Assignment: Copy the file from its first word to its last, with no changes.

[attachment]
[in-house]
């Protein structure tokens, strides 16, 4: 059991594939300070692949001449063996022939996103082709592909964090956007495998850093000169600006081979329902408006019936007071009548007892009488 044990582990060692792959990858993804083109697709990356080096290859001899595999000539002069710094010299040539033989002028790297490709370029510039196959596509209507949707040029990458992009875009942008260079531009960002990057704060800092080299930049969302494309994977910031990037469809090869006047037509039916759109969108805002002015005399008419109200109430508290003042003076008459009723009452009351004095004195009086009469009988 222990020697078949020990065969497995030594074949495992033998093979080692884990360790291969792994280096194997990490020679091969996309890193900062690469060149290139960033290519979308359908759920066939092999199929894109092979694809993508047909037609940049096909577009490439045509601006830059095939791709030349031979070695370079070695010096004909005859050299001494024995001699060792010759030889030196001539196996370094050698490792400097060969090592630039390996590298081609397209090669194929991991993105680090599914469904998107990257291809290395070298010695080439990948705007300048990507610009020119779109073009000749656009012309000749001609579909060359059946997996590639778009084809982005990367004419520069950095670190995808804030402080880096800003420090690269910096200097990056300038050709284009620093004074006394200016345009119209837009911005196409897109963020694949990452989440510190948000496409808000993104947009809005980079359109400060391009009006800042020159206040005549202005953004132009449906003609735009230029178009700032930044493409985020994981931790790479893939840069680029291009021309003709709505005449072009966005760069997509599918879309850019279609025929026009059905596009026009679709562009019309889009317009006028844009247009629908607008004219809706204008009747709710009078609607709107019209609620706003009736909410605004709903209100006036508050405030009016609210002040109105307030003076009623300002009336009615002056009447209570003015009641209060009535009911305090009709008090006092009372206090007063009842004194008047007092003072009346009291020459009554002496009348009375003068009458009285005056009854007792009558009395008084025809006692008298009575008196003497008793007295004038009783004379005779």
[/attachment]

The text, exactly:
[in-house]
């Protein structure tokens, strides 16, 4: 059991594939300070692949001449063996022939996103082709592909964090956007495998850093000169600006081979329902408006019936007071009548007892009488 044990582990060692792959990858993804083109697709990356080096290859001899595999000539002069710094010299040539033989002028790297490709370029510039196959596509209507949707040029990458992009875009942008260079531009960002990057704060800092080299930049969302494309994977910031990037469809090869006047037509039916759109969108805002002015005399008419109200109430508290003042003076008459009723009452009351004095004195009086009469009988 222990020697078949020990065969497995030594074949495992033998093979080692884990360790291969792994280096194997990490020679091969996309890193900062690469060149290139960033290519979308359908759920066939092999199929894109092979694809993508047909037609940049096909577009490439045509601006830059095939791709030349031979070695370079070695010096004909005859050299001494024995001699060792010759030889030196001539196996370094050698490792400097060969090592630039390996590298081609397209090669194929991991993105680090599914469904998107990257291809290395070298010695080439990948705007300048990507610009020119779109073009000749656009012309000749001609579909060359059946997996590639778009084809982005990367004419520069950095670190995808804030402080880096800003420090690269910096200097990056300038050709284009620093004074006394200016345009119209837009911005196409897109963020694949990452989440510190948000496409808000993104947009809005980079359109400060391009009006800042020159206040005549202005953004132009449906003609735009230029178009700032930044493409985020994981931790790479893939840069680029291009021309003709709505005449072009966005760069997509599918879309850019279609025929026009059905596009026009679709562009019309889009317009006028844009247009629908607008004219809706204008009747709710009078609607709107019209609620706003009736909410605004709903209100006036508050405030009016609210002040109105307030003076009623300002009336009615002056009447209570003015009641209060009535009911305090009709008090006092009372206090007063009842004194008047007092003072009346009291020459009554002496009348009375003068009458009285005056009854007792009558009395008084025809006692008298009575008196003497008793007295004038009783004379005779």